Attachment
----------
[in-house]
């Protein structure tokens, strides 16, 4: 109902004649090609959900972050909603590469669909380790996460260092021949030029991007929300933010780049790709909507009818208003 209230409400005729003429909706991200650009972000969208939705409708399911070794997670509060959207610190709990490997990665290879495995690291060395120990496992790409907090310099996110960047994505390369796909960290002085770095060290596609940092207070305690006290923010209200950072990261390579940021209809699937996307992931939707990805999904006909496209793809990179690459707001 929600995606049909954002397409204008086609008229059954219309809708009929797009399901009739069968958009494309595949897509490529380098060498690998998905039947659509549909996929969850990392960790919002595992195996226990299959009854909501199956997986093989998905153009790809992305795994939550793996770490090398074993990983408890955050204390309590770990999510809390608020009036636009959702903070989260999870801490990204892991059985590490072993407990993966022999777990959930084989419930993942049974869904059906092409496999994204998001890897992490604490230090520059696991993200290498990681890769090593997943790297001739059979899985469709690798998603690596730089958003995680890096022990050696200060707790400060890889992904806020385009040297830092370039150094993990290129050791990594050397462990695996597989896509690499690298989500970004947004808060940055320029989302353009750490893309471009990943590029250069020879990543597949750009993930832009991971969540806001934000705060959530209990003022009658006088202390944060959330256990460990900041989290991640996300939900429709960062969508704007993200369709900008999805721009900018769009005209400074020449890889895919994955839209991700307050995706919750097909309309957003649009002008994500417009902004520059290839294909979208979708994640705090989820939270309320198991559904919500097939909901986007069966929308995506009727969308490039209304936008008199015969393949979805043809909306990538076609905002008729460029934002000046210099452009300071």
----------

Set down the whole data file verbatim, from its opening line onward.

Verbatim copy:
[in-house]
């Protein structure tokens, strides 16, 4: 109902004649090609959900972050909603590469669909380790996460260092021949030029991007929300933010780049790709909507009818208003 209230409400005729003429909706991200650009972000969208939705409708399911070794997670509060959207610190709990490997990665290879495995690291060395120990496992790409907090310099996110960047994505390369796909960290002085770095060290596609940092207070305690006290923010209200950072990261390579940021209809699937996307992931939707990805999904006909496209793809990179690459707001 929600995606049909954002397409204008086609008229059954219309809708009929797009399901009739069968958009494309595949897509490529380098060498690998998905039947659509549909996929969850990392960790919002595992195996226990299959009854909501199956997986093989998905153009790809992305795994939550793996770490090398074993990983408890955050204390309590770990999510809390608020009036636009959702903070989260999870801490990204892991059985590490072993407990993966022999777990959930084989419930993942049974869904059906092409496999994204998001890897992490604490230090520059696991993200290498990681890769090593997943790297001739059979899985469709690798998603690596730089958003995680890096022990050696200060707790400060890889992904806020385009040297830092370039150094993990290129050791990594050397462990695996597989896509690499690298989500970004947004808060940055320029989302353009750490893309471009990943590029250069020879990543597949750009993930832009991971969540806001934000705060959530209990003022009658006088202390944060959330256990460990900041989290991640996300939900429709960062969508704007993200369709900008999805721009900018769009005209400074020449890889895919994955839209991700307050995706919750097909309309957003649009002008994500417009902004520059290839294909979208979708994640705090989820939270309320198991559904919500097939909901986007069966929308995506009727969308490039209304936008008199015969393949979805043809909306990538076609905002008729460029934002000046210099452009300071």